Skip to Content

Employment Law Alert – Maryland Increases Minimum Wage

June 5, 2014

Maryland Increases Minimum Wage

On May 5, 2014, Governor O’Malley signed the Maryland Minimum Wage Act of 2014.   The law gradually increases Maryland’s minimum wage from $7.25 based on the following schedule:

January 1, 2015

$8.00 per hour

July 1, 2015

$8.25 per hour

July 1, 2016

$8.75 per hour

July 1, 2017

$9.25 per hour

July 1, 2018

$10.10 per hour

Although the original versions of the bill included additional inflation-based minimum wage increases, these automatic increases were excluded from the final law.  Moreover, restaurants that have an annual gross income of $400,000 or less are not required to meet the new minimum wages.  In addition, employees under the age of 20 are only required to be paid 85% of the new minimum wage. 

It is important for employers to recognize that certain counties in Maryland, including Montgomery County and Prince George’s County, have implemented their own minimum wage increase for workers within those counties.  Employers must ensure they are in compliance with both state and county wage laws.

New Model COBRA Notice Released by the Department of Labor

On May 2, 2014, the Department of Labor released new model COBRA notices to employees.  The updated notices explain that terminated employees eligible for COBRA continuation coverage may choose to purchase coverage through the Affordable Care Act Health Insurance Marketplace in lieu of continuing participation in their former employer’s plan.

Supreme Court Allows Two Important Appellate Court FLSA Rulings to Stand

The Supreme Court recently declined to hear appeals from two circuit court rulings regarding the Fair Labor Standards Act.  In one ruling issued in July, 2013, the Second Circuit affirmed a district court ruling that the owner of a grocery chain was individually liable for a $3.5 million settlement in an unpaid wages claim.  The lower court found that the business owner qualified as an employer due to his active participation in operational management, his financial control over the company, and his ultimate responsibility for wages and supervision.  The Supreme Court’s refusal to hear the appeal in that case means the Second Circuit’s ruling stands, and business owners must be aware of the potential for personal liability for unpaid wages under the FLSA.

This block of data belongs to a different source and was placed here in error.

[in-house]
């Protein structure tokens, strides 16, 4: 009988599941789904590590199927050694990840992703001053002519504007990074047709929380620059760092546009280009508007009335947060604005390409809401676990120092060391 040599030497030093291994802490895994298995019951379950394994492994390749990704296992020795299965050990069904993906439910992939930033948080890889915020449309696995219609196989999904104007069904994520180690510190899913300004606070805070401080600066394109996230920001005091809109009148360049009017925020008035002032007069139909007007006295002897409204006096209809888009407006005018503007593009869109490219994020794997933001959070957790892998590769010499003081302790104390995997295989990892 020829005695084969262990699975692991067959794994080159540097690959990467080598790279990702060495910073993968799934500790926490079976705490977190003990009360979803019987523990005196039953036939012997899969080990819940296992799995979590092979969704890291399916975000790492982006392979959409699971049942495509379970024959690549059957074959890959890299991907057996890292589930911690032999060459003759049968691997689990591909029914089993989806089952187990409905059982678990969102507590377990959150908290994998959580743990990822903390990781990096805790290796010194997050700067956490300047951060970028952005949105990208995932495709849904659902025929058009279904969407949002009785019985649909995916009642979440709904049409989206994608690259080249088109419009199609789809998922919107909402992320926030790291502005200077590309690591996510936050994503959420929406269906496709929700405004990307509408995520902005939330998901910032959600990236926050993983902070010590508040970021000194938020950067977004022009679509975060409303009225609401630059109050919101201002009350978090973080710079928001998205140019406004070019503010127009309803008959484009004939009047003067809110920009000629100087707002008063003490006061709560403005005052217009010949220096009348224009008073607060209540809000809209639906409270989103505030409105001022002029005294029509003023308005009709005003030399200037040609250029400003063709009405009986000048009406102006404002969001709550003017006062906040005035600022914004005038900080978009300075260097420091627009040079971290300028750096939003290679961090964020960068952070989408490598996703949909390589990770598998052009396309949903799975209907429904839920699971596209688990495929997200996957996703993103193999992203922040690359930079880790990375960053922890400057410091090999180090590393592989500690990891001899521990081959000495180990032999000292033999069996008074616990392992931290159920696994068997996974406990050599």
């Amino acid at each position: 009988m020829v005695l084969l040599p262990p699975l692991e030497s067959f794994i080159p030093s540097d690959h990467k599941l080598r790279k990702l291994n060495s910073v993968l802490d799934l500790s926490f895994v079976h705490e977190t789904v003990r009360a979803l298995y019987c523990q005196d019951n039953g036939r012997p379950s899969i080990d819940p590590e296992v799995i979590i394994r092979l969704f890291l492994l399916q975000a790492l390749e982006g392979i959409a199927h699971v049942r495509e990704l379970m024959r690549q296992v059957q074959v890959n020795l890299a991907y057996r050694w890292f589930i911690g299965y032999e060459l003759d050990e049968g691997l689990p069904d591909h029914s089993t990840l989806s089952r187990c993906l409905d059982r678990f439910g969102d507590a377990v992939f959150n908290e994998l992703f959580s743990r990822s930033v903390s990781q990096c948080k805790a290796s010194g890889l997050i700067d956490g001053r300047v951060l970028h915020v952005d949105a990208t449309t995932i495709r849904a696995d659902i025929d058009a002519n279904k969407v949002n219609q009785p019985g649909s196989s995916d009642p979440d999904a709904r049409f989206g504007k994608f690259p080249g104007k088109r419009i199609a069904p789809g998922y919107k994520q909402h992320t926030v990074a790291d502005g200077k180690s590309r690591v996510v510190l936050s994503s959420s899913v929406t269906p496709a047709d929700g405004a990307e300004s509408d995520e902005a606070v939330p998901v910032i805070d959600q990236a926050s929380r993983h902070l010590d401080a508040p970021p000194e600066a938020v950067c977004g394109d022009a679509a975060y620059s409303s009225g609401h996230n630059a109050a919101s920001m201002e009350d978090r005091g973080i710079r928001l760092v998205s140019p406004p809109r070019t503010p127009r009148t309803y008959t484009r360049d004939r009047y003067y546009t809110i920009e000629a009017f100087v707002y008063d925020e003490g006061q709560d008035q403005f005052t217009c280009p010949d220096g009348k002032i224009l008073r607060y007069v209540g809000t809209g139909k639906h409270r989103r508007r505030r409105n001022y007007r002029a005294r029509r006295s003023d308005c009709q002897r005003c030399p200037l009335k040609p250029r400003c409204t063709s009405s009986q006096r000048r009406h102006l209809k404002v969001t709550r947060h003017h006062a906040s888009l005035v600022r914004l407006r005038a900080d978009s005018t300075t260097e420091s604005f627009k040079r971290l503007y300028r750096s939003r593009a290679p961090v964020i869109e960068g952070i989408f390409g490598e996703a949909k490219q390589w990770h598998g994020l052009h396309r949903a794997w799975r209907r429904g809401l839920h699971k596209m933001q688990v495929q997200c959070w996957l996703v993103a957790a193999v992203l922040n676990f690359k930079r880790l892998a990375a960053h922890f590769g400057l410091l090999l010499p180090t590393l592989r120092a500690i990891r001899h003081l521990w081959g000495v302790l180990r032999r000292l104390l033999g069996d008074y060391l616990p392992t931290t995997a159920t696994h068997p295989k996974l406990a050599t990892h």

In a second case, the Eighth Circuit rejected an employer’s argument that the FLSA does not apply to undocumented workers.  The Eight Circuit held that immigration status is irrelevant in FLSA cases, and explained that “the FLSA does not allow employers to exploit any employee’s immigration status or to profit from hiring unauthorized aliens in violation of federal law.” 

Virginia Federal Jury Concludes
Loan Officer was Exempt Employee

A federal jury in Virginia recently concluded that a loan officer was properly classified as an “exempt employee” under the Fair Labor Standards Act.  The jury concluded that based on the loan officer’s duties and responsibilities, the employee fell within the “outside sales” exemption of the FLSA, which applies to employees who are (1) primarily engaged in sales, and (2) customarily and regularly engaged in sales or promotional work outside of the employer’s places of business.  In the Virginia case, there was no dispute that the loan officer engaged in sales, only whether she was engaged in sales outside of the employer’s place of business.  Relying on facts indicating that the loan officer spent several hours each week on outside sales and promotional activities, including attending open houses, meetings sponsored by a local business networking group, one-on-one meetings with real estate agents, and mortgage closings, the jury concluded the employee was properly classified as exempt. 

It is imperative for employers to understand that the classification of employees under the FLSA is a fact-intensive analysis.  Like the Virginia case, the analysis centers on each particular employee’s actual job responsibilities.  Employers should seek experienced legal counsel before treating any of its employees as “exempt.”


Gregory D. Grant

Meredith “Merry” Campbell

Joy C. Einstein